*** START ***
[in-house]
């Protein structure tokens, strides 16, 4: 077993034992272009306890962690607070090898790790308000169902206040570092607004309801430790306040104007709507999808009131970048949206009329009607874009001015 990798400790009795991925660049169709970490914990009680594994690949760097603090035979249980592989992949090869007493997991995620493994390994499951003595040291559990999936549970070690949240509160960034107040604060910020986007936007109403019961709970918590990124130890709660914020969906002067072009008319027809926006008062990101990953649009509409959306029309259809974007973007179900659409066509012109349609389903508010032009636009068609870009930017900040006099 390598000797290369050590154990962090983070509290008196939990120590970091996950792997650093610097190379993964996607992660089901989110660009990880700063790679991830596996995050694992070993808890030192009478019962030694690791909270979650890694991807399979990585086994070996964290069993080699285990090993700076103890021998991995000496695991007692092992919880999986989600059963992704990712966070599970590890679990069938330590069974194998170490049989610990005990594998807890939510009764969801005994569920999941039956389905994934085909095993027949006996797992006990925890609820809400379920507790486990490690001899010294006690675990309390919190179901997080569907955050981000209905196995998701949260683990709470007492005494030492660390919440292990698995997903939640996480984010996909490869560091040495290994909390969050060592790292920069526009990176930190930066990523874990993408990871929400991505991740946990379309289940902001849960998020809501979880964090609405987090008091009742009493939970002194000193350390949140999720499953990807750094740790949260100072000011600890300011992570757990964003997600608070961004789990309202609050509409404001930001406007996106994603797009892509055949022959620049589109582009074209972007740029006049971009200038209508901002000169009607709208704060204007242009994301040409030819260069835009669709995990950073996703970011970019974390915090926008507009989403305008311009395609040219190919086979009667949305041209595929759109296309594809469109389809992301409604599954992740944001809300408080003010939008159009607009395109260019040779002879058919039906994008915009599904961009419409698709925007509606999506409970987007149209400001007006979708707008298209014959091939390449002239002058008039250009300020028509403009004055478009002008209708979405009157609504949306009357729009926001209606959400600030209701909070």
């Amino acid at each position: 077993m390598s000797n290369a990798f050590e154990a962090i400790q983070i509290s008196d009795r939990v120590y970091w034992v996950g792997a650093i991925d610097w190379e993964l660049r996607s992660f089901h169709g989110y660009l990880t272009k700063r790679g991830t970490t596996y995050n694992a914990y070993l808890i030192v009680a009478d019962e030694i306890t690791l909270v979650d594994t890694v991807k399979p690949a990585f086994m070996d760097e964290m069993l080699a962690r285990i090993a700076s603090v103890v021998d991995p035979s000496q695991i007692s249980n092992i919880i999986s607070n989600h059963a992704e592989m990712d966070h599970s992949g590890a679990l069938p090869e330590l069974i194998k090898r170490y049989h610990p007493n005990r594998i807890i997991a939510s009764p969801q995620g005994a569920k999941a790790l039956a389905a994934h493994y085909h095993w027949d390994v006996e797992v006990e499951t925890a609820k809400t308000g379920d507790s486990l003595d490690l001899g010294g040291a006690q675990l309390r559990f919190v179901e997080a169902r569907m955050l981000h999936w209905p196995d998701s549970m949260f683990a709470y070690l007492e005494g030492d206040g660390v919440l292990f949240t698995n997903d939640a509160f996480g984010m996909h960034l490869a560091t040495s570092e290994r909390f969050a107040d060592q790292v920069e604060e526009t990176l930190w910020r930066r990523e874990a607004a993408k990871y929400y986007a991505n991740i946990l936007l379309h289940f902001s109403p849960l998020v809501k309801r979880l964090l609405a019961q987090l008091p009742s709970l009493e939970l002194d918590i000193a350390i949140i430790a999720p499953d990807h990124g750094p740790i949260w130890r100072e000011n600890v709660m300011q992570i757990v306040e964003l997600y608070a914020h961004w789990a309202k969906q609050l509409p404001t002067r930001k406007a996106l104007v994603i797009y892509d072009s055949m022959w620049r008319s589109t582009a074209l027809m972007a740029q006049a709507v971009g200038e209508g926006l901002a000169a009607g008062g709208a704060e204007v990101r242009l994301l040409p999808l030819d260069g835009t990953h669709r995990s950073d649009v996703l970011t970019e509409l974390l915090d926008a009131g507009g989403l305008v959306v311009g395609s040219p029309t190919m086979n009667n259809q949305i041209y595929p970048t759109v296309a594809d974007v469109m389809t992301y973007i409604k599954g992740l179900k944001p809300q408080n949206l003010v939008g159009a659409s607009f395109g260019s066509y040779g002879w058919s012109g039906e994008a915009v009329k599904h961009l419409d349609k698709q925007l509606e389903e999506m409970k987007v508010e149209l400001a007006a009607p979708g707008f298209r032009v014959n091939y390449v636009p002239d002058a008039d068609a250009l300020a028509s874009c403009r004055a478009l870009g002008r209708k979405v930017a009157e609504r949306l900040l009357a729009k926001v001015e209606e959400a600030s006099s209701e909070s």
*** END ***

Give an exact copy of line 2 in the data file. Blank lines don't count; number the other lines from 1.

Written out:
């Protein structure tokens, strides 16, 4: 077993034992272009306890962690607070090898790790308000169902206040570092607004309801430790306040104007709507999808009131970048949206009329009607874009001015 990798400790009795991925660049169709970490914990009680594994690949760097603090035979249980592989992949090869007493997991995620493994390994499951003595040291559990999936549970070690949240509160960034107040604060910020986007936007109403019961709970918590990124130890709660914020969906002067072009008319027809926006008062990101990953649009509409959306029309259809974007973007179900659409066509012109349609389903508010032009636009068609870009930017900040006099 390598000797290369050590154990962090983070509290008196939990120590970091996950792997650093610097190379993964996607992660089901989110660009990880700063790679991830596996995050694992070993808890030192009478019962030694690791909270979650890694991807399979990585086994070996964290069993080699285990090993700076103890021998991995000496695991007692092992919880999986989600059963992704990712966070599970590890679990069938330590069974194998170490049989610990005990594998807890939510009764969801005994569920999941039956389905994934085909095993027949006996797992006990925890609820809400379920507790486990490690001899010294006690675990309390919190179901997080569907955050981000209905196995998701949260683990709470007492005494030492660390919440292990698995997903939640996480984010996909490869560091040495290994909390969050060592790292920069526009990176930190930066990523874990993408990871929400991505991740946990379309289940902001849960998020809501979880964090609405987090008091009742009493939970002194000193350390949140999720499953990807750094740790949260100072000011600890300011992570757990964003997600608070961004789990309202609050509409404001930001406007996106994603797009892509055949022959620049589109582009074209972007740029006049971009200038209508901002000169009607709208704060204007242009994301040409030819260069835009669709995990950073996703970011970019974390915090926008507009989403305008311009395609040219190919086979009667949305041209595929759109296309594809469109389809992301409604599954992740944001809300408080003010939008159009607009395109260019040779002879058919039906994008915009599904961009419409698709925007509606999506409970987007149209400001007006979708707008298209014959091939390449002239002058008039250009300020028509403009004055478009002008209708979405009157609504949306009357729009926001209606959400600030209701909070």